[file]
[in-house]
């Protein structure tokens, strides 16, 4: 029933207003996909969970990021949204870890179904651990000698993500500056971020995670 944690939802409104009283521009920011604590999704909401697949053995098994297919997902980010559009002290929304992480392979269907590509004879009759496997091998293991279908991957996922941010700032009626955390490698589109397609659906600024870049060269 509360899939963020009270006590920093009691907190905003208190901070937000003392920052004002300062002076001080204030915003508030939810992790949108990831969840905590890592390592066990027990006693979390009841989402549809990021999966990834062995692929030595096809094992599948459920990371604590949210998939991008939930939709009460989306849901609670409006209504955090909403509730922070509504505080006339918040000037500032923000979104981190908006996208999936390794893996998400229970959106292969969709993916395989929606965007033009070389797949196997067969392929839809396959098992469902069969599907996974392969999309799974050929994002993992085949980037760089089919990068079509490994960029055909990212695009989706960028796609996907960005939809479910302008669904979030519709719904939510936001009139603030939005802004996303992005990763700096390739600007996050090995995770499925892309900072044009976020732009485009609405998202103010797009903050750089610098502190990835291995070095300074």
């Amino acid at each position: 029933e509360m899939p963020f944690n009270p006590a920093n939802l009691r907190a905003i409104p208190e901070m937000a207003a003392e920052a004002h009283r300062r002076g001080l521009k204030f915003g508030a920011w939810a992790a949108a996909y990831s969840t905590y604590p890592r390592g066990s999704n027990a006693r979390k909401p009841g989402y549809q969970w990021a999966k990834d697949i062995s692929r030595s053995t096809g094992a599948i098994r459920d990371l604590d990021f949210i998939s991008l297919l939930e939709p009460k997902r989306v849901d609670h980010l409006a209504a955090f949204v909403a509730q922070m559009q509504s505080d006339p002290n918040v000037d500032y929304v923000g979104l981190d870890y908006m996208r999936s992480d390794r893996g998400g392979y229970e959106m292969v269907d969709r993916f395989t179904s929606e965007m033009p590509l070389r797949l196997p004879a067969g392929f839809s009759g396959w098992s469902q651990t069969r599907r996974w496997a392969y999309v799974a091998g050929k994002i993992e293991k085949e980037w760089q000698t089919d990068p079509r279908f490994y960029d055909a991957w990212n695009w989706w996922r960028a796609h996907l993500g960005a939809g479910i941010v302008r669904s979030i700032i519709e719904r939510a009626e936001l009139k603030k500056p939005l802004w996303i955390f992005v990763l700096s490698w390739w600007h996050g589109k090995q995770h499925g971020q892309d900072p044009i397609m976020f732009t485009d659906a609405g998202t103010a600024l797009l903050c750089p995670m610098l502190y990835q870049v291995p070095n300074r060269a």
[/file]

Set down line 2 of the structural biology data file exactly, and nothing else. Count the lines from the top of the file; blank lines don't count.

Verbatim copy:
């Protein structure tokens, strides 16, 4: 029933207003996909969970990021949204870890179904651990000698993500500056971020995670 944690939802409104009283521009920011604590999704909401697949053995098994297919997902980010559009002290929304992480392979269907590509004879009759496997091998293991279908991957996922941010700032009626955390490698589109397609659906600024870049060269 509360899939963020009270006590920093009691907190905003208190901070937000003392920052004002300062002076001080204030915003508030939810992790949108990831969840905590890592390592066990027990006693979390009841989402549809990021999966990834062995692929030595096809094992599948459920990371604590949210998939991008939930939709009460989306849901609670409006209504955090909403509730922070509504505080006339918040000037500032923000979104981190908006996208999936390794893996998400229970959106292969969709993916395989929606965007033009070389797949196997067969392929839809396959098992469902069969599907996974392969999309799974050929994002993992085949980037760089089919990068079509490994960029055909990212695009989706960028796609996907960005939809479910302008669904979030519709719904939510936001009139603030939005802004996303992005990763700096390739600007996050090995995770499925892309900072044009976020732009485009609405998202103010797009903050750089610098502190990835291995070095300074």